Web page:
TITLE

The effect of urologist experience on choosing active surveillance for prostate cancer

AUTHOR(S)
Chu, William; Kim, Brian; Slezak, Jeff; Harrison, Teresa; Gelfond, Joy; Jacobsen, Steven; Chien, Gary
PUB. DATE
November 2015
SOURCE
World Journal of Urology;Nov2015, Vol. 33 Issue 11, p1701
SOURCE TYPE
Academic Journal
DOC. TYPE
Article
ABSTRACT
Purpose: To evaluate the impact of the urologist's experience in selecting active surveillance (AS) versus immediate treatment (IT) for low-risk prostate cancer. Methods: Men with low-risk prostate cancer were enrolled from March 2011 to August 2013 at 13 medical centers in Kaiser Permanente Southern California. The AS cohort was defined as men who had cT1-T2a stage prostate cancer, prostate-specific antigen <10 ng/ml, a biopsy revealing Gleason grade ≤6, fewer than three biopsy cores positive, ≤50 % cancer in any core, and not undergone immediate therapy (surgery, radiation, other) within 6 months following diagnosis. The urologist's experience ( age, number of years in practice, number of robotic surgeries performed, and fellowship experience in oncology and/or robotics) was then compared between AS and IT cohorts. Results: A total of 4754 men were diagnosed with prostate cancer, and 713 men satisfied with inclusion criteria; 433 (60.7 %) and 280 (39.3 %) chose AS and IT, respectively. A total of 87 urologists were included. Univariate and multivariate adjusted analyses revealed no differences in urologist's age or years in practice. Patients who saw urologists who had performed ≥50 robotic surgeries were less likely to choose AS (OR 0.40, 95 % CI 0.25-0.66). Patients who saw urologists with a fellowship in oncology and/or robotics were more than twice as likely to choose AS (OR 2.27, 95 % CI 1.38-3.75). Conclusion: These data suggest that the decision to pursue AS may be influenced by the urologist's experience.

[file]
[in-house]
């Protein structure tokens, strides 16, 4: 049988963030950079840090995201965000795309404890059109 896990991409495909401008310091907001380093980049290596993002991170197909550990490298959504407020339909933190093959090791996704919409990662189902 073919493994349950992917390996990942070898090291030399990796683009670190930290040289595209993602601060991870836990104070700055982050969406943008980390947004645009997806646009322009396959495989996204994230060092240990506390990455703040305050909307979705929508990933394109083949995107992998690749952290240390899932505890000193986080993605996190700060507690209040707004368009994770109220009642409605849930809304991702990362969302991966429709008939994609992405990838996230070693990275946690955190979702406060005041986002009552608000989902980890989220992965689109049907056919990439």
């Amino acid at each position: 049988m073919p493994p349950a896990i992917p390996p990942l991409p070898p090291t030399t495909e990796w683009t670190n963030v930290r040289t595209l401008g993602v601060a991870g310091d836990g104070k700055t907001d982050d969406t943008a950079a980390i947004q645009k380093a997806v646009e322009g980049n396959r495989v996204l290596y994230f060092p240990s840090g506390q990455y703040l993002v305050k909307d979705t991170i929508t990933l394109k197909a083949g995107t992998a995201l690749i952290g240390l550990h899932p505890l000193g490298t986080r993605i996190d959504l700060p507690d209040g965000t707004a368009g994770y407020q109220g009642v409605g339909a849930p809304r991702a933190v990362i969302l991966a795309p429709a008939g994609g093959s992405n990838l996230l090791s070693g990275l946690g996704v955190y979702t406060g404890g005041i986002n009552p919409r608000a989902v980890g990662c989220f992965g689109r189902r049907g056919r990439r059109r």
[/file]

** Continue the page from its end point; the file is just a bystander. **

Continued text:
ACCESSION #
110527849

 

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